Authored by Michael Wronsky
The Small Business Administration (SBA) recently released draft questionnaires that must be completed by for-profit (Form 3509) and not-for-profit (Form 3510) organizations that, together with their affiliates, received Paycheck Protection Program (PPP) loans of $2 million or more. The questionnaires will be issued by lenders to verify the certification made by borrowers as part of the loan application process that “current economic uncertainty” made the loan request necessary to support business operations. Borrowers must return the completed questionnaires to the lenders within 10 days of their receipt, for subsequent submission to the SBA. The instructions indicate that failure to complete and return the questionnaire within the 10-day time frame could result in the SBA determining the borrower was ineligible for their loan or forgiveness. The questionnaires are not currently available on either the SBA or Department of Treasury (Treasury) websites, and it is unclear whether they will be finalized in their current form.
While, as noted above, borrowers were required to certify in good faith that their PPP loans were needed to withstand the economic uncertainties created by COVID-19, little to no official guidance from the SBA or Treasury was previously available to identify how this certification would be examined for compliance. Presumably, these draft questionnaires provide insight into the facts and circumstances that will be evaluated. That said, the questionnaire requests information for several items (including supporting documentation in some instances) that do not bear any relevance to the determination of eligibility for a PPP loan or forgiveness under the Coronavirus Aid, Relief, and Economic Security (CARES) Act or subsequent guidance from the SBA or Treasury. These items include, but are not limited to:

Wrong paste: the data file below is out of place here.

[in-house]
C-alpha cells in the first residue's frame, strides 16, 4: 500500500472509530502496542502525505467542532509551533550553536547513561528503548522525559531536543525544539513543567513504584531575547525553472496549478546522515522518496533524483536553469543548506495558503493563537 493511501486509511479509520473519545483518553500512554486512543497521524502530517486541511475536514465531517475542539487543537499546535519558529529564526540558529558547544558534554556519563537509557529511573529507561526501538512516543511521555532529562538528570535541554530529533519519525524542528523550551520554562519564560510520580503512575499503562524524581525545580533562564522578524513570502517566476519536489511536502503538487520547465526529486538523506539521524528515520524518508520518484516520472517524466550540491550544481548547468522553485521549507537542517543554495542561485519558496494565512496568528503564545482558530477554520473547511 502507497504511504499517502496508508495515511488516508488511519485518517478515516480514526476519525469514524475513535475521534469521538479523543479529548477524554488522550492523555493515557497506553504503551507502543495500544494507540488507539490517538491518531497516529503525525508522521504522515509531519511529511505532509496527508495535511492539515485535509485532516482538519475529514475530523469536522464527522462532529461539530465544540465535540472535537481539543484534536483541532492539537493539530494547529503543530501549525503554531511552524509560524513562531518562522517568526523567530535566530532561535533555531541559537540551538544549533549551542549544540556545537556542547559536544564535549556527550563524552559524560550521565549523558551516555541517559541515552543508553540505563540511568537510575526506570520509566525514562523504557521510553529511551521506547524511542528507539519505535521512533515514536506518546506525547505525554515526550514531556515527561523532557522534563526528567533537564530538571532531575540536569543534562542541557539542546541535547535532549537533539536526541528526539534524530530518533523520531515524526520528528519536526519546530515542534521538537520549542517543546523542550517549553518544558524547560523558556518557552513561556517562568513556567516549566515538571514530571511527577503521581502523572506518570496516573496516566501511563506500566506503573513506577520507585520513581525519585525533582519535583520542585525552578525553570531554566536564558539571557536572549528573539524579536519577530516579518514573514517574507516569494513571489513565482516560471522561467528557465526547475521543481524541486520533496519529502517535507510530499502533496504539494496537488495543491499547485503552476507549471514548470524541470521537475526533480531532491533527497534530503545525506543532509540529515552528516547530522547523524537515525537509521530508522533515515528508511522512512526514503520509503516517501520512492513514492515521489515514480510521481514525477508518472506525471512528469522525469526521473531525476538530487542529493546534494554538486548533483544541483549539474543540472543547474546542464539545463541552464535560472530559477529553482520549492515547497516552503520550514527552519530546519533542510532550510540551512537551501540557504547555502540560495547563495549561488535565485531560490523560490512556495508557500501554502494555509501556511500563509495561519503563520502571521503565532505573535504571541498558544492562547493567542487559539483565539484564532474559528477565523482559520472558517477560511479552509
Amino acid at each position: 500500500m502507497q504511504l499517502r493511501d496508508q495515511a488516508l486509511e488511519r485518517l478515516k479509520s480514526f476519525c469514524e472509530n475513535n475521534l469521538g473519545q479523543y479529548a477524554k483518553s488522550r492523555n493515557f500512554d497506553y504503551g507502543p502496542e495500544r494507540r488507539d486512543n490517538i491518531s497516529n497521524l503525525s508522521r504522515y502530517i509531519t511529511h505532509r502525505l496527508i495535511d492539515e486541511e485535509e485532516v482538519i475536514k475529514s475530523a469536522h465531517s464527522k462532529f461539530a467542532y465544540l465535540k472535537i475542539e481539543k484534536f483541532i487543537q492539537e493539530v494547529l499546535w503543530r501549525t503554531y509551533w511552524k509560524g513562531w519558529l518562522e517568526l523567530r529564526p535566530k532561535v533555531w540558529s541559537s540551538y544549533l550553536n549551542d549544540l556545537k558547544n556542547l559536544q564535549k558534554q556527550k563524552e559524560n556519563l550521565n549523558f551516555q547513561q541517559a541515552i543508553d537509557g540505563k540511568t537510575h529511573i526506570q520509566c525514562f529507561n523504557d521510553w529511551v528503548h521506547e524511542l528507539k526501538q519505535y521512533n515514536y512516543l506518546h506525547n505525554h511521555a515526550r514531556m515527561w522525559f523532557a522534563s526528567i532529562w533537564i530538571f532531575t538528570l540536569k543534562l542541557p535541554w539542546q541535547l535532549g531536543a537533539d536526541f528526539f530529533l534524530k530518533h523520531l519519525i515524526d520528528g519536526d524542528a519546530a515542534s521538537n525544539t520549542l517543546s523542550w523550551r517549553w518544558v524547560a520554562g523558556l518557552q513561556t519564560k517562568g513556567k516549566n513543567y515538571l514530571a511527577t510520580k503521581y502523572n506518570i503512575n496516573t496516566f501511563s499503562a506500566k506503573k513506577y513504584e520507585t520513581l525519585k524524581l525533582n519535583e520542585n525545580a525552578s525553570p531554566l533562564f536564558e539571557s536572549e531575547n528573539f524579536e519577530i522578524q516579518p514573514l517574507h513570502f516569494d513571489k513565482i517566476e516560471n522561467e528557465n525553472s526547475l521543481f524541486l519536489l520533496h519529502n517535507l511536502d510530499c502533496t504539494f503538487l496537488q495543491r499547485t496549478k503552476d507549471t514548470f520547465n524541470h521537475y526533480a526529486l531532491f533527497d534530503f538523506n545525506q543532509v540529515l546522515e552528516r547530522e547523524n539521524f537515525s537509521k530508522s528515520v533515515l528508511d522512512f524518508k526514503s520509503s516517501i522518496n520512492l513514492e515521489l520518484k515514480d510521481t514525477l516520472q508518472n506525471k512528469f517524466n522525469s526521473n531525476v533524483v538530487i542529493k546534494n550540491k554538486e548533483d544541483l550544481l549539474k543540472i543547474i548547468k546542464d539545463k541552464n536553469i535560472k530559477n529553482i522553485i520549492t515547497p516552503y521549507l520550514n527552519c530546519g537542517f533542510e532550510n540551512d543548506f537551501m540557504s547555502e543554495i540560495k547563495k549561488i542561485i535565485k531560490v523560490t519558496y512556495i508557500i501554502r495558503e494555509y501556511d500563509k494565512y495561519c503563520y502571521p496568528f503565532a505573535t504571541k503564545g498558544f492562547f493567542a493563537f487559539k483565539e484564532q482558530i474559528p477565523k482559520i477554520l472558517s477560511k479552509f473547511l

The draft questionnaires indicate that the SBA may request additional information after receipt of the responses to complete their review of the loan and/or forgiveness eligibility and that the “determination will be based on the totality” of the borrower’s circumstances. It would appear that based on this language, the questionnaire will be used to assist the SBA in determining which loans should be reviewed with greater scrutiny. It should be noted borrowers will have the opportunity to appeal the SBA’s decision with respect to loan and forgiveness eligibility.
Lastly, it should also be noted that while not binding authority, pursuant to an SBA/Treasury FAQ, if the SBA does determine a borrower lacked adequate basis for the certification of loan necessity, the borrower will not face administrative enforcement or penalty if the loan is repaid upon receiving notice of ineligibility from the SBA.
We encourage you to reach out to your Baker Tilly tax advisor regarding how the above may affect your situation.
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